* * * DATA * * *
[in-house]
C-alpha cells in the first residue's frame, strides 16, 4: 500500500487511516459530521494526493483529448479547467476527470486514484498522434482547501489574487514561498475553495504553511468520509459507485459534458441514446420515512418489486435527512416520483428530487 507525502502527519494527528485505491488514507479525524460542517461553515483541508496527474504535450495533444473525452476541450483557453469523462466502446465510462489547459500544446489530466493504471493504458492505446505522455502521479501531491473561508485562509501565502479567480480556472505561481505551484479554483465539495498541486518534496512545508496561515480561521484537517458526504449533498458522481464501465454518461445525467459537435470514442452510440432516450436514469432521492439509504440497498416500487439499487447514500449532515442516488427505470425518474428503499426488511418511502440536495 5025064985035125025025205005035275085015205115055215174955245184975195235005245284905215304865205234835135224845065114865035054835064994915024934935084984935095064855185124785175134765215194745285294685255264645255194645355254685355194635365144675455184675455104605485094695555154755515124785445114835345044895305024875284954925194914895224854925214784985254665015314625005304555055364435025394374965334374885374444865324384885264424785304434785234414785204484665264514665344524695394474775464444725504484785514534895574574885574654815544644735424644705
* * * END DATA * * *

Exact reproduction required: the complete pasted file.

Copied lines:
[in-house]
C-alpha cells in the first residue's frame, strides 16, 4: 500500500487511516459530521494526493483529448479547467476527470486514484498522434482547501489574487514561498475553495504553511468520509459507485459534458441514446420515512418489486435527512416520483428530487 507525502502527519494527528485505491488514507479525524460542517461553515483541508496527474504535450495533444473525452476541450483557453469523462466502446465510462489547459500544446489530466493504471493504458492505446505522455502521479501531491473561508485562509501565502479567480480556472505561481505551484479554483465539495498541486518534496512545508496561515480561521484537517458526504449533498458522481464501465454518461445525467459537435470514442452510440432516450436514469432521492439509504440497498416500487439499487447514500449532515442516488427505470425518474428503499426488511418511502440536495 5025064985035125025025205005035275085015205115055215174955245184975195235005245284905215304865205234835135224845065114865035054835064994915024934935084984935095064855185124785175134765215194745285294685255264645255194645355254685355194635365144675455184675455104605485094695555154755515124785445114835345044895305024875284954925194914895224854925214784985254665015314625005304555055364435025394374965334374885374444865324384885264424785304434785234414785204484665264514665344524695394474775464444725504484785514534895574574885574654815544644735424644705